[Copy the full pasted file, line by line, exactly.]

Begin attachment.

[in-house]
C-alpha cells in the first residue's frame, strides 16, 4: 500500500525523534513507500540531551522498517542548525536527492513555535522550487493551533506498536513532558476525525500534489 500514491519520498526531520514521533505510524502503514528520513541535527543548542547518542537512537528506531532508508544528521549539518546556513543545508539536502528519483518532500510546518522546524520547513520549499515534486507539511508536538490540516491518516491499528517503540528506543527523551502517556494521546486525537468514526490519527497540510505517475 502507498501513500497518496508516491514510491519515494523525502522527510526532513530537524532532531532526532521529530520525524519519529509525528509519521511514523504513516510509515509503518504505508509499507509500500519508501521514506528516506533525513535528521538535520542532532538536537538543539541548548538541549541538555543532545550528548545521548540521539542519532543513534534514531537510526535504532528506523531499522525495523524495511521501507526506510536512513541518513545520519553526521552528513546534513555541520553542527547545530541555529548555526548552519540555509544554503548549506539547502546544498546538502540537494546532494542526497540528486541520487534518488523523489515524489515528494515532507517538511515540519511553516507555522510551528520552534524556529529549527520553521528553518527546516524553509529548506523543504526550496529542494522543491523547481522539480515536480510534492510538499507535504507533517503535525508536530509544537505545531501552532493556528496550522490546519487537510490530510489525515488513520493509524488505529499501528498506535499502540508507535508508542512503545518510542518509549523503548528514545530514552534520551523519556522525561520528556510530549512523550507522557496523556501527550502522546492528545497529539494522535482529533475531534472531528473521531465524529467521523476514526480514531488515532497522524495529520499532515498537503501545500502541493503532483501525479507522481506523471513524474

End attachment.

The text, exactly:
[in-house]
C-alpha cells in the first residue's frame, strides 16, 4: 500500500525523534513507500540531551522498517542548525536527492513555535522550487493551533506498536513532558476525525500534489 500514491519520498526531520514521533505510524502503514528520513541535527543548542547518542537512537528506531532508508544528521549539518546556513543545508539536502528519483518532500510546518522546524520547513520549499515534486507539511508536538490540516491518516491499528517503540528506543527523551502517556494521546486525537468514526490519527497540510505517475 502507498501513500497518496508516491514510491519515494523525502522527510526532513530537524532532531532526532521529530520525524519519529509525528509519521511514523504513516510509515509503518504505508509499507509500500519508501521514506528516506533525513535528521538535520542532532538536537538543539541548548538541549541538555543532545550528548545521548540521539542519532543513534534514531537510526535504532528506523531499522525495523524495511521501507526506510536512513541518513545520519553526521552528513546534513555541520553542527547545530541555529548555526548552519540555509544554503548549506539547502546544498546538502540537494546532494542526497540528486541520487534518488523523489515524489515528494515532507517538511515540519511553516507555522510551528520552534524556529529549527520553521528553518527546516524553509529548506523543504526550496529542494522543491523547481522539480515536480510534492510538499507535504507533517503535525508536530509544537505545531501552532493556528496550522490546519487537510490530510489525515488513520493509524488505529499501528498506535499502540508507535508508542512503545518510542518509549523503548528514545530514552534520551523519556522525561520528556510530549512523550507522557496523556501527550502522546492528545497529539494522535482529533475531534472531528473521531465524529467521523476514526480514531488515532497522524495529520499532515498537503501545500502541493503532483501525479507522481506523471513524474